Fat Lads Guide to Life Up North
Up North, or up Norf if you’re a Southerner.
Flat caps, Whippets, working down the pit, clog boots, mucky fat and onions for tea. You’ll be pleased to know we’ve moved on since then, up North. But here’s a bit more about some proper food, for the Southerners who are reading this.
What is Mucky Fat? Sounds horrible to say the least, but it’s just another name for dripping. Most of the time it’s beef dripping, but sometimes pork is used. I have to admit, as a kid the idea of eating this stuff made my stomach turn. First time I actually tried it properly, was a Sunday lunchtime in an Ex-Servicemans Club with my dad, I’d had a few pints and as I hadn’t eaten since the evening before I was peckish. Suddenly the bar staff appeared bringing out 3 big platters of what looked like open sandwiches. A few drinkers got up and helped themselves to the food, so I followed on.
What was on the trays was simple fayre of chunky bread, smeared with mucky fat, a salt seller and a dish with onions soaked in vinegar.The bloke in front of me picked up 2 big pieces of this bread, sprinkled the salt on and then added a spoonful of the raw onions to each piece. He then walked off back to where he was sitting and sat down to enjoy his food. ‘Sod this, I’m bloody hungry ’ I thought, so I dived in myself. Onto my plate, 2 pieces of the covered bread, then a shake of the salt pot and a big spoonful of onions. At least my dad would finish it off if I didn’t like it – waste not, want not etc, another Yorkshire tradition.
I sat down at the table, my dad had just been to the bar, so I had a fresh pint of Sam Smiths hand-pulled ale in front of me. If I took the first small bite and didn’t like it, at least I knew I had a full pint to wash away the taste. I did it, I took a small, delicate nibble off the edge of the bread, got the texture of the rough bread and the smooth dripping on the top. My other hand had my pint of ale at the ready, firmly clasped just in case……
Hey, it was okay, the taste wasn’t unpleasant at all. I took another bite, this one bigger and chewed on this one, savouring the mix of the Dripping and the onion. After I’d swallowed that, I cleansed my mouth with a swig of beer and tucked into the next mouthful of food.
Now don’t get me wrong, this stuff isn’t a healthy diet option, it’s not something you’d eat every day. If you are a little particular about what you eat, then this might not be the top of your list of foods to try. If you understand how dripping is made, you’ll see where the nickname Mucky Fat comes from, thanks to the colouring of the stuff in the dish when it’s made.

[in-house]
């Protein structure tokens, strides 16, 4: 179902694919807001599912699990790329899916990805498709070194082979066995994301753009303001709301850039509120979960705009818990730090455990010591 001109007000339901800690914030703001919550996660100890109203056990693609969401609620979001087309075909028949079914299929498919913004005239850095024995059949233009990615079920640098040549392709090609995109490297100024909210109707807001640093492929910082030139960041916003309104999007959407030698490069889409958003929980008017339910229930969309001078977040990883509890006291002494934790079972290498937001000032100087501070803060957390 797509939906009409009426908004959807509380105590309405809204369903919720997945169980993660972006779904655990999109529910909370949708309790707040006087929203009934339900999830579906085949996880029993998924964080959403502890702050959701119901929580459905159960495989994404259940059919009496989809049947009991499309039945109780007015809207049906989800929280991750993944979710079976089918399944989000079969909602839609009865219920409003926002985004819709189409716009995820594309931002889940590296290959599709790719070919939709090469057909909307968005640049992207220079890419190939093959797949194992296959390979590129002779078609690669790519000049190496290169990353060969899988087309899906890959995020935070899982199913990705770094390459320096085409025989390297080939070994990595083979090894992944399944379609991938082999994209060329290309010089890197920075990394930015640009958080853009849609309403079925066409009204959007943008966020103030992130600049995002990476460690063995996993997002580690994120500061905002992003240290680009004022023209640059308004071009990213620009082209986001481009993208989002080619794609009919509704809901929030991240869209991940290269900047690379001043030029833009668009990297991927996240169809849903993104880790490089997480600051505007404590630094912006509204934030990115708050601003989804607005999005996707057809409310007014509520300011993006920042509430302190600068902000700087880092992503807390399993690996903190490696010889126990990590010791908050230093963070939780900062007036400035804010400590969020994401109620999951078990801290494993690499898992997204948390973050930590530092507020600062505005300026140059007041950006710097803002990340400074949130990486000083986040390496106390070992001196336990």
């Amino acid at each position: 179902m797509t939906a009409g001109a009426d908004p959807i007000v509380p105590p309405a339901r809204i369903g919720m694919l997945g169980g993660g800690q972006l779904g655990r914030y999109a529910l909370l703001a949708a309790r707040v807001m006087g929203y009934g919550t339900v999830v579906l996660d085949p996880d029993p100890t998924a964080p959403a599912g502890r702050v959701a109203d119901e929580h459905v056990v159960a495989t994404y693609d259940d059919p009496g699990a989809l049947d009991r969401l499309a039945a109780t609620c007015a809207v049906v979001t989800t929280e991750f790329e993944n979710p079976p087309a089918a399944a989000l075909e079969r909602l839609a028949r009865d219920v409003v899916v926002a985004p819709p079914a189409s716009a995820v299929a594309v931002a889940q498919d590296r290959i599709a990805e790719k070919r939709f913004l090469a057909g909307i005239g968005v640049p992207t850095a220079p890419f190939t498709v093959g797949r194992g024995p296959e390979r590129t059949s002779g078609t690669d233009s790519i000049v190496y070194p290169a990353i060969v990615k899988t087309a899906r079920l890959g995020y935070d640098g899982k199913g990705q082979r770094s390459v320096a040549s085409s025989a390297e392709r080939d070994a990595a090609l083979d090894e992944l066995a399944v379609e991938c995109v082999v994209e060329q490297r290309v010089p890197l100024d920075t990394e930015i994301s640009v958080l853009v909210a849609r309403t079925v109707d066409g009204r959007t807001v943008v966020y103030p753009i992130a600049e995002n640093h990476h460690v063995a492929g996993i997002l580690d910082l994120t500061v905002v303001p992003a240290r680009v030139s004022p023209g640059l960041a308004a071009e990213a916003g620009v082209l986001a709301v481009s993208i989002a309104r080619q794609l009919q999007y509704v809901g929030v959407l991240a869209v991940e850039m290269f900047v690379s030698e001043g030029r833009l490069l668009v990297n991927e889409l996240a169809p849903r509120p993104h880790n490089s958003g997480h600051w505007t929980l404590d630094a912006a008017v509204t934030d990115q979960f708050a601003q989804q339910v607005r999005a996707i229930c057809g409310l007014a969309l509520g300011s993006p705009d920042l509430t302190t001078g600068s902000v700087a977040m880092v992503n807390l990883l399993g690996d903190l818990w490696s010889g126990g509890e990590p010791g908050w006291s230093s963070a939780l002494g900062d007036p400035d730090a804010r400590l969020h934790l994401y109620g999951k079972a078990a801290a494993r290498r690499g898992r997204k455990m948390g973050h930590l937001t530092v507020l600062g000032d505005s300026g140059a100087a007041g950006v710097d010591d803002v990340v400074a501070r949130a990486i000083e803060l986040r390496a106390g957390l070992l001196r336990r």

Another ever-popular nibble is black pudding. Now we’re not talking about the plastic stuff bought in the supermarket, this has to be proper stuff. Best places for this are the traditional butcher’s shops. Family run butchers who produce their own products always have the best black pudding, dripping, stand pies etc.
According to some health enthusiasts, black pudding can even be classed as a ‘superfood. To make it, the blood (usually from pigs) is mixed with fat and oatmeal, before being packed into the casing. It’s then boiled, fried or grilled for those following the health warnings on the packaging but if you’re real FLS then it’s eaten straight from the fridge with some cracked black pepper, Sarsons malt vinegar and then a couple of slices of bread and butter, a good Saturday night tea.
Right enough of this, all this food talk has made me peckish. best to get my flat cap on and take Whippet out for a walk.
- This tea produces a rich, golden liquor that is full of character and brightness with a brisk, refreshing character.
- Ingredients: Black tea.
- For the perfect cup use one tea bag. Add freshly boiled water and infuse for 4-5 minutes. Serve pure or with milk.
- 160 tea bags.
- Taylors of Harrogate is Carbon Neutral Certified, a member of the Ethical Tea Partnership, and Rainforest Alliance Certified.
Last update on 2024-02-25 / Affiliate links / Images from Amazon Product Advertising API